Is Your Asana Practice Authentic?
“Nice asana sequences, but I wouldn’t want to practise that way every day.” When I once heard someone refer to the Primary and Intermediate Series of Ashtanga Yoga like that I was shocked. It sounded like heresy.
At the time, I’d been practising “Ashtanga” daily for over eight years. I’d been to Mysore numerous times, felt the shift from Pattabhi Jois’s more flexible style to Sharath’s strictness. I’d studied with numerous Western teachers as well, who varied widely in their degree of adherence to the dictates of Mysore. I learned a lot from all of them, the fundamentalists and rebels alike. I’d even studied with Manju Jois, Guruji’s s son, who has a delightful approach to tradition, genuine and renegade all at once.
But whether their adherence to “the Series” is loose or fixed, these teachers all teach the same sequences, the same Primary, Intermediate and Advanced Series of asanas that are known as “Ashtanga Yoga”. By the way, that name–it needs to be repeated because not everyone knows—is a real misnomer.
A quirk of history has set in stone, so it seems, an unfortunate confusion of terminology. Until the asana practice of that name became popular in the West, “ashtanga yoga” always meant the eight-limbs of classical yoga, as delineated by Patanjali in the Yoga Sutras around 200 CE. This traditional ashtanga yoga is the basis of ALL genuine yoga. Its eight limbs refer to the process by which pure consciousness becomes disentangled from the world of time and space, name and form. It is not even an asana practice at all.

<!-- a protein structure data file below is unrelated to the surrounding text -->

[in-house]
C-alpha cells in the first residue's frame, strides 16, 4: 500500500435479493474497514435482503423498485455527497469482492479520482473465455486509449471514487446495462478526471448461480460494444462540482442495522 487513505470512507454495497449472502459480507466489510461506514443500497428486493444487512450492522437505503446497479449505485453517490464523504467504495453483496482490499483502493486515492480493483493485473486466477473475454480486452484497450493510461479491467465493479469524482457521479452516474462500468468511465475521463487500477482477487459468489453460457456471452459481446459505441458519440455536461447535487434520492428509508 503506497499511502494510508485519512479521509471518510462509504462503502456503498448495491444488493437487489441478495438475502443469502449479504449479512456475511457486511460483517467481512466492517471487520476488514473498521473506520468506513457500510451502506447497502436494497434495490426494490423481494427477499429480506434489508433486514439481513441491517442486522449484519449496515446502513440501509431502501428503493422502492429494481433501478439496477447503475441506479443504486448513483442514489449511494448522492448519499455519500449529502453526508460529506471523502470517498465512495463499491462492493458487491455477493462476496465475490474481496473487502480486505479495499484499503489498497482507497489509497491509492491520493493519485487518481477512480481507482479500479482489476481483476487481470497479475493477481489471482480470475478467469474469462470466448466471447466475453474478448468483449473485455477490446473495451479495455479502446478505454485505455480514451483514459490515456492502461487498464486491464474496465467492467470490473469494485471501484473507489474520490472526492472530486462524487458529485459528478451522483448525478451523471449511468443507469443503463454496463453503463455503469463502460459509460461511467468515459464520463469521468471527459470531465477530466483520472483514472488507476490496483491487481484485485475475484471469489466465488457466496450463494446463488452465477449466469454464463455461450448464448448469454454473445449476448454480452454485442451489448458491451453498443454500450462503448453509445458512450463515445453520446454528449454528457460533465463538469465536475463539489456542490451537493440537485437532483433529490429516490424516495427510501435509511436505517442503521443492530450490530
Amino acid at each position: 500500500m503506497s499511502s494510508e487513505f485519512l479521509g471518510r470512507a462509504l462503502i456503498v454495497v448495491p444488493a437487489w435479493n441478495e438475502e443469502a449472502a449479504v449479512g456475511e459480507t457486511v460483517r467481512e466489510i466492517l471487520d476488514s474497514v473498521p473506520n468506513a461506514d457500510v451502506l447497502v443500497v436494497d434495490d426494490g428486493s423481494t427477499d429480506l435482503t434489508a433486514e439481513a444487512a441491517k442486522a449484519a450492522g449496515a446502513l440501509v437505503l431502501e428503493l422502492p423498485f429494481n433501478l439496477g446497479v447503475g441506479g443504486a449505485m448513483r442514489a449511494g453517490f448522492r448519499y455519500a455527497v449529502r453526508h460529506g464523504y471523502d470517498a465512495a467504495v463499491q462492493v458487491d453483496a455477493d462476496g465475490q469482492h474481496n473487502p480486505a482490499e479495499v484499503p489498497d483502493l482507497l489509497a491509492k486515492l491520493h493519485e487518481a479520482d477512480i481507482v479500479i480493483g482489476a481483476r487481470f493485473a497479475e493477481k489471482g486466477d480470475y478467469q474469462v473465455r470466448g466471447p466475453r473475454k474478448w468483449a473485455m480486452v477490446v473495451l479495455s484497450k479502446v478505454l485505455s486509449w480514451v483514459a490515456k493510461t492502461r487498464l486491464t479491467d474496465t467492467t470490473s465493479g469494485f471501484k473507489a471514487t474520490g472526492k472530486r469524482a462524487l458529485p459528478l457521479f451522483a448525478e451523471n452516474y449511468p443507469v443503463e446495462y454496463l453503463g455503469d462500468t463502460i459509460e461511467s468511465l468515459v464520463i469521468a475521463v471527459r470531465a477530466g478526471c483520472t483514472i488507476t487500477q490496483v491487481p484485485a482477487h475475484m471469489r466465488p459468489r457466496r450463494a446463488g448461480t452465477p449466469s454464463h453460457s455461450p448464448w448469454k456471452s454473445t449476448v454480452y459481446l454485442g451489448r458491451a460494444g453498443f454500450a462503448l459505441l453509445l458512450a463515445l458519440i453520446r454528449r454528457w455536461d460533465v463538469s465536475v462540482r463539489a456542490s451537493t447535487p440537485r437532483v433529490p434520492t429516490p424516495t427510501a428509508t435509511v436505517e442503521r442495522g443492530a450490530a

However language has a will of its own. Language purists can rant and rave all they like about certain usages. But they cannot change the popular tide. Just as the man I heard once bemoaning the loss of the word “gay” (which used to conjure up the image of “a little girl running through a grassy meadow in the May sunshine”, said he), we in the yoga world need to accept that “ashtanga yoga” conjures up the image of a crowded room full of sweaty (mostly Western) practitioners going through their familiar paces.
Where did those sequences come from? Why do some people consider them so sacred?
First there was a lovely story. It has many, many variants, so I can only tell you the version as I first heard it. It went something like this:
.Pattabhi Jois learned the sequences from his guru, Krishnamacharya, the great master of modern yoga who was teacher to the royal family of Mysore. Krishnamacharya learned from his guru, a certain Ramamohana Brahmachari , whom he stayed with for seven years in the Himalayas. But the sequences came from an ancient manuscript, called the Yoga Korunta, which Krishnamacharya found in an Indian library, but which disappeared, unfortunately, eaten by ants in its entirety because it was written on banana leaves. No one living had ever seen it, not even Pattabhi Jois himself. But its existence assured all of us that our practice was thousands of years old.
Some years later came the historical research. A few intrepid Western scholars began to dig deeper. What they discovered shook the faith of many, myself included. Norman Sjorman in The Yoga Tradition of the Mysore Palace, and Mark Singleton in Yoga Body: the Origins of Modern Posture Practice, proposed new theories, based on the evidence of detailed research into the archives of Mysore Palace as well as Cambridge University Library. British gymnastics, Indian martial arts, and Danish exercise routines all contributed to a complicated process of cross-fertilization that was going on between India and the West in the early years of the Twentieth Century. The Yoga Korunta probably never existed.